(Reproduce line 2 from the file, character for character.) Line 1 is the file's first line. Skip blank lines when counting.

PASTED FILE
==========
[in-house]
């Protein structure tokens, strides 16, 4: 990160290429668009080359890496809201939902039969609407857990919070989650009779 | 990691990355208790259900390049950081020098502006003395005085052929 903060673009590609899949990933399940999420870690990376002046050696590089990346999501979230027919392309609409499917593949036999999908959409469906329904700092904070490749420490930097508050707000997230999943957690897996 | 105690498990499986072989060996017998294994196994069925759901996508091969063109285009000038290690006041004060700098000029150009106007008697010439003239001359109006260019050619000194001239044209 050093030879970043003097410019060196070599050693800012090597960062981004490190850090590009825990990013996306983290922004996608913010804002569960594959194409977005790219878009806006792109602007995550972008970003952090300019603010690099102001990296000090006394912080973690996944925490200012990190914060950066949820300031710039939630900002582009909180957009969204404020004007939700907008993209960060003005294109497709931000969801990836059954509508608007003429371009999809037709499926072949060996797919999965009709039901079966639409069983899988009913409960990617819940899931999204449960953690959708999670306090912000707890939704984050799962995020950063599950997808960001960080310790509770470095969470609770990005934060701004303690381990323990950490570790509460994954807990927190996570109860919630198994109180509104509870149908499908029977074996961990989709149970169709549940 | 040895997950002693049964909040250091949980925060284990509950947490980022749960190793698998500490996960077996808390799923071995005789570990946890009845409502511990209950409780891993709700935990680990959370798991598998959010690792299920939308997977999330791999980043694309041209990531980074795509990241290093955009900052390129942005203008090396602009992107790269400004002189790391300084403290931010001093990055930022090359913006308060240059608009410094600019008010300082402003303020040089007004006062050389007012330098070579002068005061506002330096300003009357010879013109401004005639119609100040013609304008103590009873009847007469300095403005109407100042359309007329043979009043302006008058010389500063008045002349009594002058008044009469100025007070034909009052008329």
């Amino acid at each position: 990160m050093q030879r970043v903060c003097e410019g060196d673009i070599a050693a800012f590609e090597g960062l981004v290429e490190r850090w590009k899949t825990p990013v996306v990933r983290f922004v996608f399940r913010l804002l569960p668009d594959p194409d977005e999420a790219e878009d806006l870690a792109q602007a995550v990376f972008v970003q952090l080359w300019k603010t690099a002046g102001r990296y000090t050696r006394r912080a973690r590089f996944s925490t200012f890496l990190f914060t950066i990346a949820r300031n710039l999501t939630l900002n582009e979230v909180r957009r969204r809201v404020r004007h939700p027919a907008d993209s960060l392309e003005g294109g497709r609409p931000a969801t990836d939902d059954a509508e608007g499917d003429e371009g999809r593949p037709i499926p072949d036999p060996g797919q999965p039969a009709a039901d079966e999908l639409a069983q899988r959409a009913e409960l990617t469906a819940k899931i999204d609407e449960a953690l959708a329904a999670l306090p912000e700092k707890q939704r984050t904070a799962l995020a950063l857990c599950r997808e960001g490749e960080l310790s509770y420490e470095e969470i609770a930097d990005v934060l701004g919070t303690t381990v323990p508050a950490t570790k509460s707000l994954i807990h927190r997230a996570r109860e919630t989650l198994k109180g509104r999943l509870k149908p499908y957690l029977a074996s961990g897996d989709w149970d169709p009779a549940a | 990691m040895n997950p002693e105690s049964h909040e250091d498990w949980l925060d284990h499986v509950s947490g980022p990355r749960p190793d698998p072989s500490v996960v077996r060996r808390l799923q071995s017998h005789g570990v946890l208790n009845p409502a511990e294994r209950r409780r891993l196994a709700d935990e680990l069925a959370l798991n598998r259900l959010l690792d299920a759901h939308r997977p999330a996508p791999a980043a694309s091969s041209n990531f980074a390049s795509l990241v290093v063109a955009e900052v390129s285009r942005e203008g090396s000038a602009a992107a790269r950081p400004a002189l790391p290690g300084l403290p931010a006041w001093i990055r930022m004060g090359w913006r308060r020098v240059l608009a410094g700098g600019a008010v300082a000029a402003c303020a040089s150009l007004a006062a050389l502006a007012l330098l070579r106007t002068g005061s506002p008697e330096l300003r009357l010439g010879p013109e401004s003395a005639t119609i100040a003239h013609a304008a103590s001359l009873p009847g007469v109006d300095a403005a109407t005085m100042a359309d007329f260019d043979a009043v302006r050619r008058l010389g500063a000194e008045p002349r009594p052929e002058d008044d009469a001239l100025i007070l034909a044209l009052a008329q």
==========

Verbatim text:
């Protein structure tokens, strides 16, 4: 990160290429668009080359890496809201939902039969609407857990919070989650009779 | 990691990355208790259900390049950081020098502006003395005085052929 903060673009590609899949990933399940999420870690990376002046050696590089990346999501979230027919392309609409499917593949036999999908959409469906329904700092904070490749420490930097508050707000997230999943957690897996 | 105690498990499986072989060996017998294994196994069925759901996508091969063109285009000038290690006041004060700098000029150009106007008697010439003239001359109006260019050619000194001239044209 050093030879970043003097410019060196070599050693800012090597960062981004490190850090590009825990990013996306983290922004996608913010804002569960594959194409977005790219878009806006792109602007995550972008970003952090300019603010690099102001990296000090006394912080973690996944925490200012990190914060950066949820300031710039939630900002582009909180957009969204404020004007939700907008993209960060003005294109497709931000969801990836059954509508608007003429371009999809037709499926072949060996797919999965009709039901079966639409069983899988009913409960990617819940899931999204449960953690959708999670306090912000707890939704984050799962995020950063599950997808960001960080310790509770470095969470609770990005934060701004303690381990323990950490570790509460994954807990927190996570109860919630198994109180509104509870149908499908029977074996961990989709149970169709549940 | 040895997950002693049964909040250091949980925060284990509950947490980022749960190793698998500490996960077996808390799923071995005789570990946890009845409502511990209950409780891993709700935990680990959370798991598998959010690792299920939308997977999330791999980043694309041209990531980074795509990241290093955009900052390129942005203008090396602009992107790269400004002189790391300084403290931010001093990055930022090359913006308060240059608009410094600019008010300082402003303020040089007004006062050389007012330098070579002068005061506002330096300003009357010879013109401004005639119609100040013609304008103590009873009847007469300095403005109407100042359309007329043979009043302006008058010389500063008045002349009594002058008044009469100025007070034909009052008329």